13. I am almost 68 yrs old and just had VSG on May 9th. I am 3 weeks post op. If Gigi is still reading, I can share my experiences with Dr. Ortiz and answer specific questions. Email movinsue@gmail.com
  14. I'd like to hear more about your story and that of others too with the same problem. This is not a new, unheard of problem. It is very personal and hurtful experience for you (as well as to the "0" contestant) and there is no decent science on the phenomenon to explain it or to help those experiencing it to at least understand it. The common lame excuse work ie "calories in, calories out" does not explain what is happening. Obesity science can learn much by learning about the body's mechanisms to defeat weight loss. We all know the blah blah 'diet and exercise' is not the whole story. Hope to hear your update.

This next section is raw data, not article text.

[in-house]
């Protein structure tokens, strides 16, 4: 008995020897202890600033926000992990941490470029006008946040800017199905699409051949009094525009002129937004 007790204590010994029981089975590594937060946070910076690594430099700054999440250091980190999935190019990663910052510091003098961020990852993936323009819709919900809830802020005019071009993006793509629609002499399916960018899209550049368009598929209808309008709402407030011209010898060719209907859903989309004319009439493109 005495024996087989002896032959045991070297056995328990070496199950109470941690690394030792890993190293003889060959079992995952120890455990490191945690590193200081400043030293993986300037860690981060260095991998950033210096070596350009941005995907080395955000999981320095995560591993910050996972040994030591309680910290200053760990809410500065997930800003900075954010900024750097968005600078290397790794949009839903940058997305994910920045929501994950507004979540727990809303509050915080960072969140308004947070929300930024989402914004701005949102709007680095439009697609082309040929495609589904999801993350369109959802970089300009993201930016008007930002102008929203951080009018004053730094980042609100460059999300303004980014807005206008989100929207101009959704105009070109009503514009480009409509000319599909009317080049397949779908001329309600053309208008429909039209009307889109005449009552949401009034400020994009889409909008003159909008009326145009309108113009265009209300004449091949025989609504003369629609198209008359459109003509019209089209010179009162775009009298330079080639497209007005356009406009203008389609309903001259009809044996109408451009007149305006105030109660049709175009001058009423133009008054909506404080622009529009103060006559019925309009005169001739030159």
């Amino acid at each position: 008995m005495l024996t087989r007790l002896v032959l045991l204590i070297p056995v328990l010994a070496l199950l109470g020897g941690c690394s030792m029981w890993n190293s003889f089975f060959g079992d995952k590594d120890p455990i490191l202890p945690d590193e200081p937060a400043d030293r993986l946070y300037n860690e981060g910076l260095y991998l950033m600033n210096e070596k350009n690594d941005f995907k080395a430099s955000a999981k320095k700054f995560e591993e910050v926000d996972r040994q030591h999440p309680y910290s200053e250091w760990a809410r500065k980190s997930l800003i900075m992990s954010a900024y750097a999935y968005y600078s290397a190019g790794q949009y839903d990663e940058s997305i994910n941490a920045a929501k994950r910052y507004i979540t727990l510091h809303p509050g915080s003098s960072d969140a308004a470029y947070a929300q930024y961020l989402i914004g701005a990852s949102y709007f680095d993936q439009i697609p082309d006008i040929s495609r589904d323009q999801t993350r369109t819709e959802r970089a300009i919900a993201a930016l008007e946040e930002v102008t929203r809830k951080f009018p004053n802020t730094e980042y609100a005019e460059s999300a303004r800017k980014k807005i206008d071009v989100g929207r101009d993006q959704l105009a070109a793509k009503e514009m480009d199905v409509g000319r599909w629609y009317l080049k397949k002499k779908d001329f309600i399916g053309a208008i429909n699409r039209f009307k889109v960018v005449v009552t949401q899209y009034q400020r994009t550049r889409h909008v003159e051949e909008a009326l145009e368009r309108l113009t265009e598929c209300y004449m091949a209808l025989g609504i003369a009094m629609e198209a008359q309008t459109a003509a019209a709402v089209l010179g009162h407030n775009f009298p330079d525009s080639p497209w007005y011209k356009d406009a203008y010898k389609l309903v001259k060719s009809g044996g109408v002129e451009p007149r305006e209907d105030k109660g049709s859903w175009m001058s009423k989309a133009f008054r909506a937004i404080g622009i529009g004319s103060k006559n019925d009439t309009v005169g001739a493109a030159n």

15. I was browsing this website and caught a thread about "age" and bariatric surgery. The participants were mostly in their mid-50's--ha babies to me! I clicked and realized that most posts were 5-6 years old. So, I decided to start a new thread. I am a 67 year old female in good health. I had a gastric plication with Dr. Ortiz in 2011. In 2014, I changed my lifestyle to incorporate more "fun" with a partner! While alone, I was easily able to engineer my household to meet my dietary needs. However, I noticed a "creeping up" of weight in 2015. My first denial was that is a natural age-related decline in muscle mass/hormones etc and a small increase was expected and reasonable over time. In 2017, I became alarmed when I could barely close up my zipper on jeans and saw a photo of myself. Having not worried much about my weight, I had not been weighing myself as I did before. I weighed myself and finally came out of my denial. I had gained back 15 lbs in 5 years. Now, what to do? I am 67. Is the time right to do this AGAIN? Am I wasting money to throw thousands at an intractable lifelong problem that I had hoped was solved with the plication? I decided YES, the time is absolutely right! I am a well female and may live another 20 years! I am now "out of denial" about the reason for my slow, steady weight gain--and--it had almost nothing to do with the plication. Though, as a retired nurse and quasi-geek on many things, I do have some technical and practical doubts about the long-term efficacy of the procedure but that is another subject. I am going to ask Dr. Ortiz about one key question. I decided to have a vertical sleeve gastrectomy (VSG) rather than a revision of the plication. I decided that the time is right to invest in my future health and comfort. I have the dreaded X syndrome, a petite frame, genetic predisposition for energy thiftiness and am vulnerable to other exacerbations of carrying around too much weight (including having had a second hip replacement surgery about a year ago). I am very uncomfortable in my current pants wardrobe and the thought of shopping for a bigger size is depressing. My boyfriend has a big dog and I would like to hike along on morning walks along the river. On another level, WHO defines the "right time" for anything? Is there a cosmic "right time". I think that "right time" is our human way of putting off things that are unpleasant or seem daunting. I can attest, having been through a plication, that it is not pleasant thing to look forward to but is most certainly made as easy peasy as possible with the coordinators on staff at Dr. Ortiz's office, who will guide you every step of the way. I am impressed that the process has become "higher tech" since 2011 and patient accountability has been buffed up. I look forward to this procedure reset button as my "right time" on May 9, 2017.